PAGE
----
Written by Heritage Foundation
Imagine a taxpayer bailout even larger than what's proposed for Wall Street. Now imagine it recurring every year in perpetuity. That's our fiscal future unless we fundamentally reform Medicare and Social Security. Combined, these programs expose taxpayers to $41 trillion worth of unfunded obligations over the next 75 years. According to the Congressional Budget Office , absent fundamental reform of these entitlement programs we will have to either: A) double all tax rates; B) eliminate every other federal program, including defense and education; or C) run massive budget deficits that would eventually collapse the economy. Every year of delay raises the final cost of reform by trillions of dollars.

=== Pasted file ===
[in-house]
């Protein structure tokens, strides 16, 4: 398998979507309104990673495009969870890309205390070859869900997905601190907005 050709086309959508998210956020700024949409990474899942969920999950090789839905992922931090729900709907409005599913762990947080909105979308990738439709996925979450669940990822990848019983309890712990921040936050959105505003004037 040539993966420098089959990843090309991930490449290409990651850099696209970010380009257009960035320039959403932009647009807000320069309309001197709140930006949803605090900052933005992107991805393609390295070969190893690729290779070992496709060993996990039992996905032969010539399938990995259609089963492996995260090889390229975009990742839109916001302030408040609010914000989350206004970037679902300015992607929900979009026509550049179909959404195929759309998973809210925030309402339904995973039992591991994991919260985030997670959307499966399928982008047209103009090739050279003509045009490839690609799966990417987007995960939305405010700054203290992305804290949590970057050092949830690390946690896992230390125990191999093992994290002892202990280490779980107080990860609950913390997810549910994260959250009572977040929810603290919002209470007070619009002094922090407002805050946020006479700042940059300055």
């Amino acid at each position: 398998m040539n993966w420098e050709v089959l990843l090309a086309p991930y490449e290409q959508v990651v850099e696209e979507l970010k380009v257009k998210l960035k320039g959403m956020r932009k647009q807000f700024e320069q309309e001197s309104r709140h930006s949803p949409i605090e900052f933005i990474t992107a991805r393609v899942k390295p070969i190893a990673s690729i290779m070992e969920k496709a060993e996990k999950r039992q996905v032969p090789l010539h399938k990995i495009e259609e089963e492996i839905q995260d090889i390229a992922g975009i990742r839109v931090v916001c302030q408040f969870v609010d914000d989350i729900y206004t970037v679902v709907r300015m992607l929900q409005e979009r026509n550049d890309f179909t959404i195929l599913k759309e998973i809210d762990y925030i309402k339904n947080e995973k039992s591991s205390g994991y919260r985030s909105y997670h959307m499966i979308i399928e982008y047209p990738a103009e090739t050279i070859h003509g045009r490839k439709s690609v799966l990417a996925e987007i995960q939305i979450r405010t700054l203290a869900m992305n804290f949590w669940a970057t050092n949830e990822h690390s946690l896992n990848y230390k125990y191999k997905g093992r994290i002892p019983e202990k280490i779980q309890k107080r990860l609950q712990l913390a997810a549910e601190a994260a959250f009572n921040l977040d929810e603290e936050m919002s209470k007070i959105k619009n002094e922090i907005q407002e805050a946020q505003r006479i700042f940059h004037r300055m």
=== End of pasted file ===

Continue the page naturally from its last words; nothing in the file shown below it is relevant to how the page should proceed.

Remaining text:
The financial world is watching. This January the international credit rating agency Moody's said the United States is at risk of losing its top-notch triple-A credit rating. Moody's lead analyst for the U.S., Steven Hess, told the Financial Times: "The combination of the medical programmes and social security is the most important threat to the triple-A rating over the long term. If no policy changes are made, in 10 years from now we would have to look very seriously at whether the U.S. is still a triple-A credit."
Heritage senior policy analyst Brian Riedl says now is not the time to run away from the problem:
Today we are grappling with a very real financial crisis. While we cannot go back in time and fix it, we can start acting now to prevent the next, clearly visible crisis. It promises to be 60 times bigger than the Wall Street debacle. Is Congress paying attention?